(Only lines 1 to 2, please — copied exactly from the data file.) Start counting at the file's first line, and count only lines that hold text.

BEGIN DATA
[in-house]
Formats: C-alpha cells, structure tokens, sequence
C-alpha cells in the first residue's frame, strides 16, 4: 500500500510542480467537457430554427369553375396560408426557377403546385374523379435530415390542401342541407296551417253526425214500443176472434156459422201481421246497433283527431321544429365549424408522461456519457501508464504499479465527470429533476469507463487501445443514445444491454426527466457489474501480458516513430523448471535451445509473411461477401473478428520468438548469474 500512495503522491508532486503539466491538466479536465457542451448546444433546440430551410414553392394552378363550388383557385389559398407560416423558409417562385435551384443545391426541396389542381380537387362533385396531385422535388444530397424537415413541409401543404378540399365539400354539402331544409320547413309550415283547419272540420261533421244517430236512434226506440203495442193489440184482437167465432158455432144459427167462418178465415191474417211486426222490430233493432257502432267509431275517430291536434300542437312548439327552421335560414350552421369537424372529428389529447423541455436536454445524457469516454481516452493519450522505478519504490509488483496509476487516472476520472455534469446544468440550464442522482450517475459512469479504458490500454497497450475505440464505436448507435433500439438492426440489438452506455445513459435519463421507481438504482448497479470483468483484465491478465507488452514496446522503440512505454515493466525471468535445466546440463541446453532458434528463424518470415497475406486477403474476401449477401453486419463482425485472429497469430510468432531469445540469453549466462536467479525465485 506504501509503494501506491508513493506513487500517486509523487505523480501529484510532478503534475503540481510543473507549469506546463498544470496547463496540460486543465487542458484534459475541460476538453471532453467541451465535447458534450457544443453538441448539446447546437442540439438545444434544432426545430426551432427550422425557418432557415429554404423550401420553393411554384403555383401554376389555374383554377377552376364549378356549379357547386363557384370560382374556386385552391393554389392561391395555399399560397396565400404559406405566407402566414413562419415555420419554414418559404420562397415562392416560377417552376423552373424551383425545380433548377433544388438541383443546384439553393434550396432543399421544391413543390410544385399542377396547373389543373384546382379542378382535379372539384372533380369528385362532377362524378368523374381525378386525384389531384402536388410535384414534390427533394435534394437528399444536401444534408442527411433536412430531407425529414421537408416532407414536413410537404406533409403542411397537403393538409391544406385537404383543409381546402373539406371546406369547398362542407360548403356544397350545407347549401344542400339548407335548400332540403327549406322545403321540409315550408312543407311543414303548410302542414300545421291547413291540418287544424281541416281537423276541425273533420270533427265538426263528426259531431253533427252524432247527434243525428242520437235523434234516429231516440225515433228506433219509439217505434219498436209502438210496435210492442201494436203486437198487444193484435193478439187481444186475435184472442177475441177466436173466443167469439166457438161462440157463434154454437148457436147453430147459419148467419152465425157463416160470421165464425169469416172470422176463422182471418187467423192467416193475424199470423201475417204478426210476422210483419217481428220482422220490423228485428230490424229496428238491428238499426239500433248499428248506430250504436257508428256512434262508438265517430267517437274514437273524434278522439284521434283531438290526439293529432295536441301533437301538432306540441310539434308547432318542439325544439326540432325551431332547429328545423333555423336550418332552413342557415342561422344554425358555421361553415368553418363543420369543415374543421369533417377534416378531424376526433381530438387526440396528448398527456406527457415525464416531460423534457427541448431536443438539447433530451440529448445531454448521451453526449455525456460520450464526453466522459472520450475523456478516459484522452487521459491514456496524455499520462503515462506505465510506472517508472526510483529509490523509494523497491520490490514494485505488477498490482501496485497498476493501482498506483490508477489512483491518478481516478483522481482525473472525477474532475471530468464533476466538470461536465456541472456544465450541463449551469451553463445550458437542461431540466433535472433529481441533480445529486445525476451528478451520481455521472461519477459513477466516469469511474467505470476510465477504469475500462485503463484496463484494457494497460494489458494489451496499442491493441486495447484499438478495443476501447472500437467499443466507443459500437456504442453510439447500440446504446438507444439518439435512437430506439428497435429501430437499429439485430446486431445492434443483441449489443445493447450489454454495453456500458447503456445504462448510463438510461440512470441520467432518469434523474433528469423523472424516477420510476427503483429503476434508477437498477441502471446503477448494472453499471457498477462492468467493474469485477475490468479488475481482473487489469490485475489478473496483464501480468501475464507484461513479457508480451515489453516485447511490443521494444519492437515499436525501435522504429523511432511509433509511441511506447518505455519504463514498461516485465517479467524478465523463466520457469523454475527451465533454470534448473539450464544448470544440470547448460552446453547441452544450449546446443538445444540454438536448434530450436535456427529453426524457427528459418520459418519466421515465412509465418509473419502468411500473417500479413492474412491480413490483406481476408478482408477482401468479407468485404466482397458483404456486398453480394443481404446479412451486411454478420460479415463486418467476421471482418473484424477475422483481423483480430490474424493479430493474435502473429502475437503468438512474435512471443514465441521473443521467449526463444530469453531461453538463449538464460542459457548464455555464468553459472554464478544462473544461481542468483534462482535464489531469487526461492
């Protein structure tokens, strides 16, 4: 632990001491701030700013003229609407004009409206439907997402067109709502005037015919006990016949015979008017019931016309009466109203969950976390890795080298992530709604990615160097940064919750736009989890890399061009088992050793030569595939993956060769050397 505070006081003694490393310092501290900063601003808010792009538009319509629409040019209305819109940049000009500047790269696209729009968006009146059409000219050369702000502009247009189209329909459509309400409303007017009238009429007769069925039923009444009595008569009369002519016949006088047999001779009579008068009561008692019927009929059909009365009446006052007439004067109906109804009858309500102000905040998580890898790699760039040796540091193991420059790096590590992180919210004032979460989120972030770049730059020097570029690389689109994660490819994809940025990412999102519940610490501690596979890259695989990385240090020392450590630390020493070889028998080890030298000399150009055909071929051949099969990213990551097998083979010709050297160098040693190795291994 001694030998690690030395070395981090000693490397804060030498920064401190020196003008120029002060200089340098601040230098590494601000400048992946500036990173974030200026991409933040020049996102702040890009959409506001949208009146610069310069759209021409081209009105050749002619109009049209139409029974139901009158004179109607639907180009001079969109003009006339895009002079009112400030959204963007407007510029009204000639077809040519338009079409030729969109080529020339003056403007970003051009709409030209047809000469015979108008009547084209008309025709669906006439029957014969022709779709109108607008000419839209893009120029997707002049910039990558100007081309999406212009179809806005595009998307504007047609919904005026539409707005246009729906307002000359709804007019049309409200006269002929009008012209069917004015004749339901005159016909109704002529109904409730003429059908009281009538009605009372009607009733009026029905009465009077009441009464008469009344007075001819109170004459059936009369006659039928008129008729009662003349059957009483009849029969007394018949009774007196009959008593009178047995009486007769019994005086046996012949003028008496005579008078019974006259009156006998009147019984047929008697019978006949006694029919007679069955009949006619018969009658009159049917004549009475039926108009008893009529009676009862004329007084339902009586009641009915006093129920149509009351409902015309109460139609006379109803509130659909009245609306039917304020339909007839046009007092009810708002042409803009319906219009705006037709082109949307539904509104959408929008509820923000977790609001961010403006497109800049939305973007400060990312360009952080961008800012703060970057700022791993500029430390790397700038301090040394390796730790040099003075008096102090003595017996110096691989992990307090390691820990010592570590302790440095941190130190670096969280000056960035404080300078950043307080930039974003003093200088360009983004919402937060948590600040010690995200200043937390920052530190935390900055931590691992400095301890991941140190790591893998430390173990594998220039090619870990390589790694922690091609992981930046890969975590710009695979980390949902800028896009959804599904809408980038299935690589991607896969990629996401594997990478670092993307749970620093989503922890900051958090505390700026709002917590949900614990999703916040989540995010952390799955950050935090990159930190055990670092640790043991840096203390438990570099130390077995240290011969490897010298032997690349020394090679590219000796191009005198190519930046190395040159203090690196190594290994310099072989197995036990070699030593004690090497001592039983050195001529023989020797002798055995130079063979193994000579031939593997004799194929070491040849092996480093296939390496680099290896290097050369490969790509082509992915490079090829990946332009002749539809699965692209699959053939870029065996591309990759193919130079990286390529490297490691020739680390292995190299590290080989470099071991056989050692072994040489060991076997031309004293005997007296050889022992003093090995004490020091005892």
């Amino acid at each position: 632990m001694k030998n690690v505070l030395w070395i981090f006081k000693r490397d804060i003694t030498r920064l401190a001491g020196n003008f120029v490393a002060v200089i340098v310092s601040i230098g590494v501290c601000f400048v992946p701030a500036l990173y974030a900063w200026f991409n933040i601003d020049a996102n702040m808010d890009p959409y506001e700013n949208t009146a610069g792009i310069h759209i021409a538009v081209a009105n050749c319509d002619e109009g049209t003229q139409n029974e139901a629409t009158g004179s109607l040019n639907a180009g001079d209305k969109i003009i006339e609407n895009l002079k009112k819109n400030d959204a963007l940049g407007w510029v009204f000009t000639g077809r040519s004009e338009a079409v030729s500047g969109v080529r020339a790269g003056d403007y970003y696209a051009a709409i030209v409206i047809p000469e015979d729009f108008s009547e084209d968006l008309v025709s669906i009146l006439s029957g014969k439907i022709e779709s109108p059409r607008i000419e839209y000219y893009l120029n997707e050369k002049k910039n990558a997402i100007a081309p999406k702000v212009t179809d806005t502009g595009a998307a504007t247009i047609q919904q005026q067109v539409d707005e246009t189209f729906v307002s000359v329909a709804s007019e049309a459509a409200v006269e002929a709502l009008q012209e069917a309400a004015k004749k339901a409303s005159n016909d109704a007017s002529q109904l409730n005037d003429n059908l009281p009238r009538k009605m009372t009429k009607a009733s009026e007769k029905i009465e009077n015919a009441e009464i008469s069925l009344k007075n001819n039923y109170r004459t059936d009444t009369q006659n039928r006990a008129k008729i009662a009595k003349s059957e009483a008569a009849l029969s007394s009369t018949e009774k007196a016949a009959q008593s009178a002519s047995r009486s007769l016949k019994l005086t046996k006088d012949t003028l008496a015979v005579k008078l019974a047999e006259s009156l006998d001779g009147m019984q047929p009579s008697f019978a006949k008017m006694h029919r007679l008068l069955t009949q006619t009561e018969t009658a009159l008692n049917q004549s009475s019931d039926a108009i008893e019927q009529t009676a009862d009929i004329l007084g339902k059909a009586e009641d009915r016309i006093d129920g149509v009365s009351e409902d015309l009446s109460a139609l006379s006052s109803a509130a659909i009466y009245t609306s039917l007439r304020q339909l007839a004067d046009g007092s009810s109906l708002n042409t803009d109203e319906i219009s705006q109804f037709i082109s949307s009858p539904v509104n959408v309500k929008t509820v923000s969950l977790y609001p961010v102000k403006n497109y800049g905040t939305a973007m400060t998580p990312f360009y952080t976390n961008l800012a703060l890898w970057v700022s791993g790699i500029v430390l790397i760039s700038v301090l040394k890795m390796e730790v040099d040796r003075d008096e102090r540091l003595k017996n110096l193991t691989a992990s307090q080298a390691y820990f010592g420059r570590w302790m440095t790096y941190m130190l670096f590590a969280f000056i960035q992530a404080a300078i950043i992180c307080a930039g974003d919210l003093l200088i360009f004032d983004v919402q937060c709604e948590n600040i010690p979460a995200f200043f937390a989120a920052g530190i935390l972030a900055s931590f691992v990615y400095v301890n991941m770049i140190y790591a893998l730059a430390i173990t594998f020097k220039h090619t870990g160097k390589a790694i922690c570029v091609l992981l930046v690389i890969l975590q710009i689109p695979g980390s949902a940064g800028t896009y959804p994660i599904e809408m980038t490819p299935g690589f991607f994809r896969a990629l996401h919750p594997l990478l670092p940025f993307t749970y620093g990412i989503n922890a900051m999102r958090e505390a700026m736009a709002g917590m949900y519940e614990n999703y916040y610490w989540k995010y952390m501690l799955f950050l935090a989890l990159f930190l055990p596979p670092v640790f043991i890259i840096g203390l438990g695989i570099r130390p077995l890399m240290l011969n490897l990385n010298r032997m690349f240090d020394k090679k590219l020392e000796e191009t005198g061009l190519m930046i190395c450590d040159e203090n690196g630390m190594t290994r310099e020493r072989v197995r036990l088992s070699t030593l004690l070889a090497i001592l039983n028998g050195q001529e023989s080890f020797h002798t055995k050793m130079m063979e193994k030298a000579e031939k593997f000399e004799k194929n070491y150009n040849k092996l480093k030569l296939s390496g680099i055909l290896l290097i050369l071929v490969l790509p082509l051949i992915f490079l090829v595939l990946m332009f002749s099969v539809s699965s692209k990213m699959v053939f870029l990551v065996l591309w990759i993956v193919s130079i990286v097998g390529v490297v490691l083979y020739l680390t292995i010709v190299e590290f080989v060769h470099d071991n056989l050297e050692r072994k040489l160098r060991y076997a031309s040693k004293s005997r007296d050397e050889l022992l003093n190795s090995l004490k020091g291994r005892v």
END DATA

[in-house]
Formats: C-alpha cells, structure tokens, sequence